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In 2009, the 6th edition of Principles of biomedical ethics was published.1 Undeniably, the book is one of the most prominent and important works in biomedical ethics. When Tom L Beauchamp and James F Childress published the first edition 30 years ago,2 the field was still in a nascent state, full of hot topics but poor in method. It was, as K Danner Clouser portrayed it, ‘a mixture of religion, whimsy, exhortation, legal precedents, various traditions, philosophies of life, miscellaneous moral rules and epithets.’3 Against this background, it was a prime objective of Beauchamp and Childress to ‘bring some order and coherence to the discussion’ by means of a ‘systematic analysis of the moral principles that should apply to biomedicine’ (p vii).2
The basic structure of the book has remained constant throughout all editions; central chapters on each of the four principles (respect for autonomy, non-maleficence, beneficence and justice) and on the professional–patient relationship are framed by chapters on moral foundation, ethical theory and method. However, Beauchamp and Childress have shown an extraordinary ability and willingness continuously to take up new developments in the field, including critique on their account, and to update their book accordingly. Hardly any text passage of the 1st edition remained unchanged during the course of the following editions. For those who did not witness biomedical ethics from the beginning, consulting one of the previous editions can be interesting to get an impression of earlier states of the field, and how dynamic the development has been over the years. In this respect, the six editions of Principles of biomedical ethics published so far are a valuable historical document on the development of the field in the past three decades.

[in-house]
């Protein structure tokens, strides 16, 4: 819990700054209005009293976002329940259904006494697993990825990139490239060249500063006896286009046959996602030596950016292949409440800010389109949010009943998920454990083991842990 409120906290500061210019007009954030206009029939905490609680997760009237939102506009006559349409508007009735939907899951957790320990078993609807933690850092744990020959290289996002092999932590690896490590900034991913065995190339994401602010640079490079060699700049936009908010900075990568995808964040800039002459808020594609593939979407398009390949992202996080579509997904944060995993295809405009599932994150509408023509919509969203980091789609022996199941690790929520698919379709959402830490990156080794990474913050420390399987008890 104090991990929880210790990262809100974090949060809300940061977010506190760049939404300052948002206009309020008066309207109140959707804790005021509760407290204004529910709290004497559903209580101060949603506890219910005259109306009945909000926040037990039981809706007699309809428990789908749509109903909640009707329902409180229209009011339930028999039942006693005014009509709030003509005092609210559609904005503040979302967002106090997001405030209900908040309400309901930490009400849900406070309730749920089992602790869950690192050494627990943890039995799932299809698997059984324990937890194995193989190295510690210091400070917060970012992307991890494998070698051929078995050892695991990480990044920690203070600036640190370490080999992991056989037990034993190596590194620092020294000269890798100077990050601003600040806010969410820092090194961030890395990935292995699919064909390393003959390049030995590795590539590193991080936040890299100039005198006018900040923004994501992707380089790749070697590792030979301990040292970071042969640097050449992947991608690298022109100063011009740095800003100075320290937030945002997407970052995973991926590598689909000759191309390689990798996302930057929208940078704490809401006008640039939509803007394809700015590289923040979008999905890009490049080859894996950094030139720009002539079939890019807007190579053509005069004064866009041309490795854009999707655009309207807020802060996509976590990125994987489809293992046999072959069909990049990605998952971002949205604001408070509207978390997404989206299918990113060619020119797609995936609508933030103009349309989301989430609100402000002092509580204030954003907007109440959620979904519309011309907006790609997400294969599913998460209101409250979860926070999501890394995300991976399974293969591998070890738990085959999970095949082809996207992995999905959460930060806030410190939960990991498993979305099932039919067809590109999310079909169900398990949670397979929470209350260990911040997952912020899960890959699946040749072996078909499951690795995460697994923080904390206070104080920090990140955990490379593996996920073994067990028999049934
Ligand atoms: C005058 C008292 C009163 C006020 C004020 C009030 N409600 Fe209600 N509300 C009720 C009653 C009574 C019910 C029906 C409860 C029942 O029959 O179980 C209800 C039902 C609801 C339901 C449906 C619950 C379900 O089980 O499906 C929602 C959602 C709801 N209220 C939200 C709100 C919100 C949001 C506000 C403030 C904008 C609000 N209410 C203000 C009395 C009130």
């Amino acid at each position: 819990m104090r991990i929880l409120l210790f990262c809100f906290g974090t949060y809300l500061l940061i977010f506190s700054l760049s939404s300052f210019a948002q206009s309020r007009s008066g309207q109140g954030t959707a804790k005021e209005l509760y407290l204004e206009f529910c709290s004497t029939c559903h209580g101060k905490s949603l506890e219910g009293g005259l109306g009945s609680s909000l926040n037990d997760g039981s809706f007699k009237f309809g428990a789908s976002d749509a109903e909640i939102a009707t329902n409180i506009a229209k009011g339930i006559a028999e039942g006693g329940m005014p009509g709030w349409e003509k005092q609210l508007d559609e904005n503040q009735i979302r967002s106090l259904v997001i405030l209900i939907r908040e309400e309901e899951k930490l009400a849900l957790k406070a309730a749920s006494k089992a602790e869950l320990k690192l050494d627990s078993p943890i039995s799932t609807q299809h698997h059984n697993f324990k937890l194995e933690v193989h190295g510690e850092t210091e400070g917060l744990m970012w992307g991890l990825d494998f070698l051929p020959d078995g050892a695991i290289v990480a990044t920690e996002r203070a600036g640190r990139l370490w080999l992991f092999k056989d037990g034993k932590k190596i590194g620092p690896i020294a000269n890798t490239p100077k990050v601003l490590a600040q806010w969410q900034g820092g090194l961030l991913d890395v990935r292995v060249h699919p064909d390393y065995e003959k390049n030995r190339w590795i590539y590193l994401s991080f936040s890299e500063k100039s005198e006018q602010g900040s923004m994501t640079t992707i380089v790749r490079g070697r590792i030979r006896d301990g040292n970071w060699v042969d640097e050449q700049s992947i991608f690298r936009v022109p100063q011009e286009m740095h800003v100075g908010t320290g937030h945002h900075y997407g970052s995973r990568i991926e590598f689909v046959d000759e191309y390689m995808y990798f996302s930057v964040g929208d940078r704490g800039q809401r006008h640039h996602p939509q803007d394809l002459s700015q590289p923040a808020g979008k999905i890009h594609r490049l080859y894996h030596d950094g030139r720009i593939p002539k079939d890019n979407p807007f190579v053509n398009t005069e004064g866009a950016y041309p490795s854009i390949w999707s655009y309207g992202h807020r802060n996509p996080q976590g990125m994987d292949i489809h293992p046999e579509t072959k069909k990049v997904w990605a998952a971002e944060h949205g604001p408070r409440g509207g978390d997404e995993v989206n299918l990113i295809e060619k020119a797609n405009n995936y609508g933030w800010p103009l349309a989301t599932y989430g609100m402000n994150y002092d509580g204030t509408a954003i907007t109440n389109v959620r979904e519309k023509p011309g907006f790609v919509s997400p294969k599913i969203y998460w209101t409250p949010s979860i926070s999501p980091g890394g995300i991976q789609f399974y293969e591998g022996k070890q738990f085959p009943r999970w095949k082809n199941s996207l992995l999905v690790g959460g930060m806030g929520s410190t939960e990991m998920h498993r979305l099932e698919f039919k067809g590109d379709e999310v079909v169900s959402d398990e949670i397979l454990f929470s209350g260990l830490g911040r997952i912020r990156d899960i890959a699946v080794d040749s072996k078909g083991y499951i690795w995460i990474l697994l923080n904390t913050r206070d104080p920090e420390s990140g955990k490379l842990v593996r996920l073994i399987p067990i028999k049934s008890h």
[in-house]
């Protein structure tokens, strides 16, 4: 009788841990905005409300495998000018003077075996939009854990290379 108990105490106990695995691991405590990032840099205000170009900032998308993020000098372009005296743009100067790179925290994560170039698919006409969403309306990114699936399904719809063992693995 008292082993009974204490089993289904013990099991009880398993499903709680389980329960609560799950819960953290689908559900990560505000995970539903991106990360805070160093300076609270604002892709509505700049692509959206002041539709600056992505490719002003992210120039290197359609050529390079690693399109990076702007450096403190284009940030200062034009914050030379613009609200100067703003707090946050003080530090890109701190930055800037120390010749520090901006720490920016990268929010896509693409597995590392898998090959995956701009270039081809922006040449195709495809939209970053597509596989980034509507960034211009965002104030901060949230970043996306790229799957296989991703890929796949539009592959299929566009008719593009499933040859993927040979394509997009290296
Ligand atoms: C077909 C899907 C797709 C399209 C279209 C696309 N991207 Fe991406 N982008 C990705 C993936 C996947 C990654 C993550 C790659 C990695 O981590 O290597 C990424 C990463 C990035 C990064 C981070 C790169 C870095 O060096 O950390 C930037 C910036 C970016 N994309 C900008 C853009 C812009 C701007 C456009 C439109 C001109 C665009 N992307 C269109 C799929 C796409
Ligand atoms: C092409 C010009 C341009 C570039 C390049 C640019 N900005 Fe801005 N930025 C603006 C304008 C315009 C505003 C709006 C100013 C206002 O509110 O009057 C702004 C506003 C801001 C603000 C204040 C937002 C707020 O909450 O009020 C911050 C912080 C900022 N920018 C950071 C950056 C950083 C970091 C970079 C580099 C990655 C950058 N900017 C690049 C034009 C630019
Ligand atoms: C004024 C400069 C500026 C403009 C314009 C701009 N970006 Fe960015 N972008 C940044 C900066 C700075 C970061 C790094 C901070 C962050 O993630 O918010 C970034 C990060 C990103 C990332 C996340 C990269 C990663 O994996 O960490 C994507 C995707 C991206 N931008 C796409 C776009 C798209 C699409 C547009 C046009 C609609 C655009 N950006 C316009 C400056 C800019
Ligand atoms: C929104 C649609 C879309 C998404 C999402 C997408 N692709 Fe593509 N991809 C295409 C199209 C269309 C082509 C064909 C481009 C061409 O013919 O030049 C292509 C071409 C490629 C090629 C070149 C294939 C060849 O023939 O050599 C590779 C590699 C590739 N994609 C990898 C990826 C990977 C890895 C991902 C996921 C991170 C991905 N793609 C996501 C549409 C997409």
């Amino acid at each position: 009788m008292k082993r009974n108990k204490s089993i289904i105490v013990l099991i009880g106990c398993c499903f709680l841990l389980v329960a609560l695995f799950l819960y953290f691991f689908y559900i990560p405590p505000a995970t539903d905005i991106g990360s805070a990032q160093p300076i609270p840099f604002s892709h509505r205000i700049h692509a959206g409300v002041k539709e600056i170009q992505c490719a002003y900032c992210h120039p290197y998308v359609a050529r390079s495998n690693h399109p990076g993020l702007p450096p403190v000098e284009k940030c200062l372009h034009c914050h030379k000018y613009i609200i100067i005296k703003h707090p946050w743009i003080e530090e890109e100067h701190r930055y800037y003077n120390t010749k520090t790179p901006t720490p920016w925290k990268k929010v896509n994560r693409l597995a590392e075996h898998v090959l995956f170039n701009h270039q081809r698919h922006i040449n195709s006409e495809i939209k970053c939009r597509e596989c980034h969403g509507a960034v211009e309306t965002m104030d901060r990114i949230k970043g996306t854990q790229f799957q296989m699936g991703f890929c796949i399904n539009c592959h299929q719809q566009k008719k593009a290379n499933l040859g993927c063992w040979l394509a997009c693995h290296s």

Fortunately, the authors …
Funding Support by the German Research Foundation (DFG) for the symposium and this work is acknowledged (RA 1372/1).
Competing interests None.
Provenance and peer review Not commissioned; not externally peer reviewed.
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